Thursday, January 30, 2014

Age Stereotypes and Memory

Remember when you were a child and adults seemed to always be saying, "You are too young. Wait till you get older." Or, they said, "You will understand this better when you grow up." Now that you are older, especially if you are my age, people seem to be saying in the politest way they can, "When are you planning to retire?" "We have to make room for younger workers."

Oh, and if you are in the job market, a young person is often told "I'm afraid you don't have enough experience yet." But if you are over 50 or so, they will say "You are over-qualified for this position."

These inevitable put-downs are bad enough. But what you may not realize is that when you accept such judgments of others, you may well impair your performance capability and development. Here, I report research showing that this effect applies particularly to seniors, and that the effect can be counteracted by the right kind of intervention.

A study by Becca Levy (1) showed that seniors can generate a positive self-stereotype that improves memory performance. Moreover, the effect is more readily established if positive priming is done implicitly, that is without conscious realization. In this study they flashed positive-stereotype words on a screen at a rate fast enough to be registered by the brain but below the level of consciousness. Prior studies had shown that it is rather difficult to improve memory performance with explicit priming, perhaps because such priming is superficial relative to what might occur with implicit conditioning. This point is relevant here because much of our age-stereotype processing, both in youth and older age, is subliminal. While consciously we reject the age-related limitations that others imposed on us, repeatedly experiencing the put-downs grinds away at our resistance by unconscious, implicit means.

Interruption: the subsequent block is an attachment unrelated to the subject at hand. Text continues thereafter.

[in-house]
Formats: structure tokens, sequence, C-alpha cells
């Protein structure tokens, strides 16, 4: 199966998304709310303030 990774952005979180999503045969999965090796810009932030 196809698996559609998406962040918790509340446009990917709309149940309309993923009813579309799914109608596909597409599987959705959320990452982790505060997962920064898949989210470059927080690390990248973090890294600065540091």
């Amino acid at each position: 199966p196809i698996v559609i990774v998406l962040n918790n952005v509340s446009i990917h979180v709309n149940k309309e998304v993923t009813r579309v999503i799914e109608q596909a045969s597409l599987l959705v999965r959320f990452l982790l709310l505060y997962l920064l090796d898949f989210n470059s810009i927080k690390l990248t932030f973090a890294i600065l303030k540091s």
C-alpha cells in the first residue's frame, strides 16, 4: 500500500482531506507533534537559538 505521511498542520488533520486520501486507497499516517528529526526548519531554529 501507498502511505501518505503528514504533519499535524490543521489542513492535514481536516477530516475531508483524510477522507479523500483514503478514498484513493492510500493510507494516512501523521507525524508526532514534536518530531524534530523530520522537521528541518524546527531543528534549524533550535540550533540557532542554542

Here, a computer subliminally presented 90 seniors with words related either to an old-age image of senility or wisdom. Because all people vary a little in their speed threshold for conscious perception of words on a screen (it takes about 125-250 msecs), the view time was adjusted to be just below threshold for each subject. Before and after the priming intervention, three kinds of memory tests were given: 1) working memory immediately after a test, 2) recall immediately after repeat testing confirmed learning, and 3) recall after a delay in which other tasks were performed.

The group that received subliminal stimulation of positive stereotype words had better memory test scores, a higher estimate of their memory capability, and a more positive outlook on tests that measured attitude about aging. Declines were observed in the group that received negative-stereotype word stimulation.

A second study tested young people in the same way, and no such benefit of positive-stereotype conditioning was evident. This may indicate that a person’s pre-existing self-image governs how one responds to priming. Young people have not been pre-conditioned to think their memory is weak because of age.